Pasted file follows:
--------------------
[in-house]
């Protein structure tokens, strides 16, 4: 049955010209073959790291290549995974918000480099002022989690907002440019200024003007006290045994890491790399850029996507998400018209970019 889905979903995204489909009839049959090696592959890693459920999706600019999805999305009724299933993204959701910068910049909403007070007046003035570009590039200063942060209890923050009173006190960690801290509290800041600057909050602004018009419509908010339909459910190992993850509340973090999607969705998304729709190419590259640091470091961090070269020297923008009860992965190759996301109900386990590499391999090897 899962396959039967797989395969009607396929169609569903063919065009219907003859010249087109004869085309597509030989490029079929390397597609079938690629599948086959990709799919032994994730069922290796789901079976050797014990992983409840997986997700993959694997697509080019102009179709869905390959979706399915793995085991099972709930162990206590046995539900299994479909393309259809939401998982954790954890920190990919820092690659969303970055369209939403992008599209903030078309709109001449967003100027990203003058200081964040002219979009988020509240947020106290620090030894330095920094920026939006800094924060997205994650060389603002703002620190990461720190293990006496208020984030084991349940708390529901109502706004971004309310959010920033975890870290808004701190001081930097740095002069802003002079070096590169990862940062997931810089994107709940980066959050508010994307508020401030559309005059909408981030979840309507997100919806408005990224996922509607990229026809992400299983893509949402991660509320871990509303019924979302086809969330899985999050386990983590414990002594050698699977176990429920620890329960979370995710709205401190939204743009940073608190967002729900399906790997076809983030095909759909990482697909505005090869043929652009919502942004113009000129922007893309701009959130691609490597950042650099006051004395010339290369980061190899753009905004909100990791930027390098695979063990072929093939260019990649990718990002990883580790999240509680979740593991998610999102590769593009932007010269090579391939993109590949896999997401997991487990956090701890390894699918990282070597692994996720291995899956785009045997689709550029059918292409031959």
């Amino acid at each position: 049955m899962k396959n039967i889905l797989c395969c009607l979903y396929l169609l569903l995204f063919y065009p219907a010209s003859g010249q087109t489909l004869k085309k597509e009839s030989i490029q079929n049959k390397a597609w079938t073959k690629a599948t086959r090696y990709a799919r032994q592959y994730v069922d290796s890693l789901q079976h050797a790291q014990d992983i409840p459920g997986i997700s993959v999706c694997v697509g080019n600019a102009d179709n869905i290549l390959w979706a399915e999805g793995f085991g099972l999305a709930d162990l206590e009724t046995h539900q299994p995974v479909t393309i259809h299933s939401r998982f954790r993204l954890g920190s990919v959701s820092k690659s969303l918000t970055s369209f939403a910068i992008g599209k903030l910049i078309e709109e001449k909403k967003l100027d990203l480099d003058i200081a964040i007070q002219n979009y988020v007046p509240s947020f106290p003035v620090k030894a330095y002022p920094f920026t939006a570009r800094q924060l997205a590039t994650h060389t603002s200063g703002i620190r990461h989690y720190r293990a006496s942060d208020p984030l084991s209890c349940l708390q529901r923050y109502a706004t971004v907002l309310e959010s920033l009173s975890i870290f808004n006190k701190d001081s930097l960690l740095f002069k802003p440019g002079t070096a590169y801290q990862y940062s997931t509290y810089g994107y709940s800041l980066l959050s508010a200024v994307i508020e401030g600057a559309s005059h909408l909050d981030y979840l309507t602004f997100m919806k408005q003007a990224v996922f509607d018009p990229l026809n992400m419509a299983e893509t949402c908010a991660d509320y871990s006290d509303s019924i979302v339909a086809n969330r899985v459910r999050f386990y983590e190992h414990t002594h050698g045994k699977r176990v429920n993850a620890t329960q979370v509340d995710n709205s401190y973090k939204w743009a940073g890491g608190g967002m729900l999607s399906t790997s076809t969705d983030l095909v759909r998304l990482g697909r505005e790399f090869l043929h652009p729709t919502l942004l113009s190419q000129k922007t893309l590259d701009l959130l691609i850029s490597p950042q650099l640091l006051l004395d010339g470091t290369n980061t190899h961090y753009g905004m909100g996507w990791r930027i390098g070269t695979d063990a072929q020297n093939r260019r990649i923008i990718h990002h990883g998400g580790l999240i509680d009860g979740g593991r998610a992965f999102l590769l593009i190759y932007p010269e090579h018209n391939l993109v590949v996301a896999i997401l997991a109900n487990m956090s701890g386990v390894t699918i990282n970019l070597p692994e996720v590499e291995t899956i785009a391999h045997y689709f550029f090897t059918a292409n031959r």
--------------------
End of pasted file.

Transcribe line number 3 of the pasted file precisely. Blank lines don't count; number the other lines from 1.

């Amino acid at each position: 049955m899962k396959n039967i889905l797989c395969c009607l979903y396929l169609l569903l995204f063919y065009p219907a010209s003859g010249q087109t489909l004869k085309k597509e009839s030989i490029q079929n049959k390397a597609w079938t073959k690629a599948t086959r090696y990709a799919r032994q592959y994730v069922d290796s890693l789901q079976h050797a790291q014990d992983i409840p459920g997986i997700s993959v999706c694997v697509g080019n600019a102009d179709n869905i290549l390959w979706a399915e999805g793995f085991g099972l999305a709930d162990l206590e009724t046995h539900q299994p995974v479909t393309i259809h299933s939401r998982f954790r993204l954890g920190s990919v959701s820092k690659s969303l918000t970055s369209f939403a910068i992008g599209k903030l910049i078309e709109e001449k909403k967003l100027d990203l480099d003058i200081a964040i007070q002219n979009y988020v007046p509240s947020f106290p003035v620090k030894a330095y002022p920094f920026t939006a570009r800094q924060l997205a590039t994650h060389t603002s200063g703002i620190r990461h989690y720190r293990a006496s942060d208020p984030l084991s209890c349940l708390q529901r923050y109502a706004t971004v907002l309310e959010s920033l009173s975890i870290f808004n006190k701190d001081s930097l960690l740095f002069k802003p440019g002079t070096a590169y801290q990862y940062s997931t509290y810089g994107y709940s800041l980066l959050s508010a200024v994307i508020e401030g600057a559309s005059h909408l909050d981030y979840l309507t602004f997100m919806k408005q003007a990224v996922f509607d018009p990229l026809n992400m419509a299983e893509t949402c908010a991660d509320y871990s006290d509303s019924i979302v339909a086809n969330r899985v459910r999050f386990y983590e190992h414990t002594h050698g045994k699977r176990v429920n993850a620890t329960q979370v509340d995710n709205s401190y973090k939204w743009a940073g890491g608190g967002m729900l999607s399906t790997s076809t969705d983030l095909v759909r998304l990482g697909r505005e790399f090869l043929h652009p729709t919502l942004l113009s190419q000129k922007t893309l590259d701009l959130l691609i850029s490597p950042q650099l640091l006051l004395d010339g470091t290369n980061t190899h961090y753009g905004m909100g996507w990791r930027i390098g070269t695979d063990a072929q020297n093939r260019r990649i923008i990718h990002h990883g998400g580790l999240i509680d009860g979740g593991r998610a992965f999102l590769l593009i190759y932007p010269e090579h018209n391939l993109v590949v996301a896999i997401l997991a109900n487990m956090s701890g386990v390894t699918i990282n970019l070597p692994e996720v590499e291995t899956i785009a391999h045997y689709f550029f090897t059918a292409n031959r």